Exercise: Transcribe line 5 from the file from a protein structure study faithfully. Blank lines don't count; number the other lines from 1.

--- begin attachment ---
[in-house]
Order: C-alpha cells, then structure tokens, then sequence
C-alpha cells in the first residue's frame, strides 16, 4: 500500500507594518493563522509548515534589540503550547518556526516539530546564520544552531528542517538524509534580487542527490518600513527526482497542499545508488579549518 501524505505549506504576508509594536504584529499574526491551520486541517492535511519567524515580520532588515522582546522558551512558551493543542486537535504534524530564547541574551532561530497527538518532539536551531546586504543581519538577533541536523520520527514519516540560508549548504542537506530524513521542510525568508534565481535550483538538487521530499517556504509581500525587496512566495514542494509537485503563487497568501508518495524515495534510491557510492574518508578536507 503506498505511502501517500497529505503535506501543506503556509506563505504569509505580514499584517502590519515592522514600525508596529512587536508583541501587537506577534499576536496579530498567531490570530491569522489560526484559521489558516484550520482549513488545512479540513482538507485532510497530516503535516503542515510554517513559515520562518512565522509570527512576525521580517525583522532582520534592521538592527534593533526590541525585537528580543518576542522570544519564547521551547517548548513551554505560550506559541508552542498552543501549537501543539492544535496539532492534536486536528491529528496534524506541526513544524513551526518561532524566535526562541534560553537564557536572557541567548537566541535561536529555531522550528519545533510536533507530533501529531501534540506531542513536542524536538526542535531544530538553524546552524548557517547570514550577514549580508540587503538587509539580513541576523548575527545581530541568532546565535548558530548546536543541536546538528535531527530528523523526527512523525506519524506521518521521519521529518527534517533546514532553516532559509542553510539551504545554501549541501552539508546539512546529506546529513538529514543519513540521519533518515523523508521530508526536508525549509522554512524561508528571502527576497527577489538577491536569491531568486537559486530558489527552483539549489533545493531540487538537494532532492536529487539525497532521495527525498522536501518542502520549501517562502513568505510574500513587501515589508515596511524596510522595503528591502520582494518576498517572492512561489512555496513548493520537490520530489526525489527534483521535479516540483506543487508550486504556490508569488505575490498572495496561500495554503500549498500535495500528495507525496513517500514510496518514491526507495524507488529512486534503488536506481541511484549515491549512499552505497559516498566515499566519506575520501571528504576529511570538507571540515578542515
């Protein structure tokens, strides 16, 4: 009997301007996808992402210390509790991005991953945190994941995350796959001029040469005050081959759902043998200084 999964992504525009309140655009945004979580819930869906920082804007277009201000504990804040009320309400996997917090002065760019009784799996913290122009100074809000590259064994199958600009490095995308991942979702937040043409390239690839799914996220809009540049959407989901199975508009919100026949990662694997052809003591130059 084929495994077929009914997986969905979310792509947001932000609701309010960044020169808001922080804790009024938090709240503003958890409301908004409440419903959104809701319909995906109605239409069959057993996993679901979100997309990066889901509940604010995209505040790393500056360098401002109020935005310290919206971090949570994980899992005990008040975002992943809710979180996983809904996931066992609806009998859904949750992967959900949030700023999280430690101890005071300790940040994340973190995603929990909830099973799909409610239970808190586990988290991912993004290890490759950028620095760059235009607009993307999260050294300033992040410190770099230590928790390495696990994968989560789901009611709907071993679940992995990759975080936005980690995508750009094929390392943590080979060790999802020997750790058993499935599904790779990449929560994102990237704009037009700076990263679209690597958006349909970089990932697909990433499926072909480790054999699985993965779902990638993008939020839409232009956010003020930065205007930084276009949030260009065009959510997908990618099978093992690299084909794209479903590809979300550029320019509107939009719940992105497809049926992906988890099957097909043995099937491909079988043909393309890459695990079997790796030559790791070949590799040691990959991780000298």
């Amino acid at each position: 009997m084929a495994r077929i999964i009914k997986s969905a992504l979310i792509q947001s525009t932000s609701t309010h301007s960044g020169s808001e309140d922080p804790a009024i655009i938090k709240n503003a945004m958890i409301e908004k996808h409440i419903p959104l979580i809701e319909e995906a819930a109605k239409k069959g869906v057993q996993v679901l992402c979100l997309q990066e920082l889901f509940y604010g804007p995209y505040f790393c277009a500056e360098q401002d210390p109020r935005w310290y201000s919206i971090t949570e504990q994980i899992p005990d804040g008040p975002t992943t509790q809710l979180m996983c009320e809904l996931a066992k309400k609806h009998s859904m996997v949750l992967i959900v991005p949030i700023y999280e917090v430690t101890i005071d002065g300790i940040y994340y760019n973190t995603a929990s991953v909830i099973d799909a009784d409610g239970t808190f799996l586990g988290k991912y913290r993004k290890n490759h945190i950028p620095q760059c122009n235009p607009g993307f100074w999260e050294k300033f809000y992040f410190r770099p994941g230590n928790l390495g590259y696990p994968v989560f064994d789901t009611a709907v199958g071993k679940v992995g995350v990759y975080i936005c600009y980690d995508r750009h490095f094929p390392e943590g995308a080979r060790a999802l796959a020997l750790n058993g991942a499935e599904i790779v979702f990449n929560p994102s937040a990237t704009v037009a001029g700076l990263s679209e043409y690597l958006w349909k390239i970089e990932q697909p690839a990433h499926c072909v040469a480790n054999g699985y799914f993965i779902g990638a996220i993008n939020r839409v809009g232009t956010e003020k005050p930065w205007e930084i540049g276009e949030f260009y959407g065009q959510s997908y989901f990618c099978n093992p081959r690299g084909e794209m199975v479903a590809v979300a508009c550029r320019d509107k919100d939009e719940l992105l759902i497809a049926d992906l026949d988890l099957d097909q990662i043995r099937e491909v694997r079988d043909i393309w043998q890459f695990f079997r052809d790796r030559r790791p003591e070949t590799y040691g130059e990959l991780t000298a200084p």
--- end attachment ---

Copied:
């Amino acid at each position: 009997m084929a495994r077929i999964i009914k997986s969905a992504l979310i792509q947001s525009t932000s609701t309010h301007s960044g020169s808001e309140d922080p804790a009024i655009i938090k709240n503003a945004m958890i409301e908004k996808h409440i419903p959104l979580i809701e319909e995906a819930a109605k239409k069959g869906v057993q996993v679901l992402c979100l997309q990066e920082l889901f509940y604010g804007p995209y505040f790393c277009a500056e360098q401002d210390p109020r935005w310290y201000s919206i971090t949570e504990q994980i899992p005990d804040g008040p975002t992943t509790q809710l979180m996983c009320e809904l996931a066992k309400k609806h009998s859904m996997v949750l992967i959900v991005p949030i700023y999280e917090v430690t101890i005071d002065g300790i940040y994340y760019n973190t995603a929990s991953v909830i099973d799909a009784d409610g239970t808190f799996l586990g988290k991912y913290r993004k290890n490759h945190i950028p620095q760059c122009n235009p607009g993307f100074w999260e050294k300033f809000y992040f410190r770099p994941g230590n928790l390495g590259y696990p994968v989560f064994d789901t009611a709907v199958g071993k679940v992995g995350v990759y975080i936005c600009y980690d995508r750009h490095f094929p390392e943590g995308a080979r060790a999802l796959a020997l750790n058993g991942a499935e599904i790779v979702f990449n929560p994102s937040a990237t704009v037009a001029g700076l990263s679209e043409y690597l958006w349909k390239i970089e990932q697909p690839a990433h499926c072909v040469a480790n054999g699985y799914f993965i779902g990638a996220i993008n939020r839409v809009g232009t956010e003020k005050p930065w205007e930084i540049g276009e949030f260009y959407g065009q959510s997908y989901f990618c099978n093992p081959r690299g084909e794209m199975v479903a590809v979300a508009c550029r320019d509107k919100d939009e719940l992105l759902i497809a049926d992906l026949d988890l099957d097909q990662i043995r099937e491909v694997r079988d043909i393309w043998q890459f695990f079997r052809d790796r030559r790791p003591e070949t590799y040691g130059e990959l991780t000298a200084p």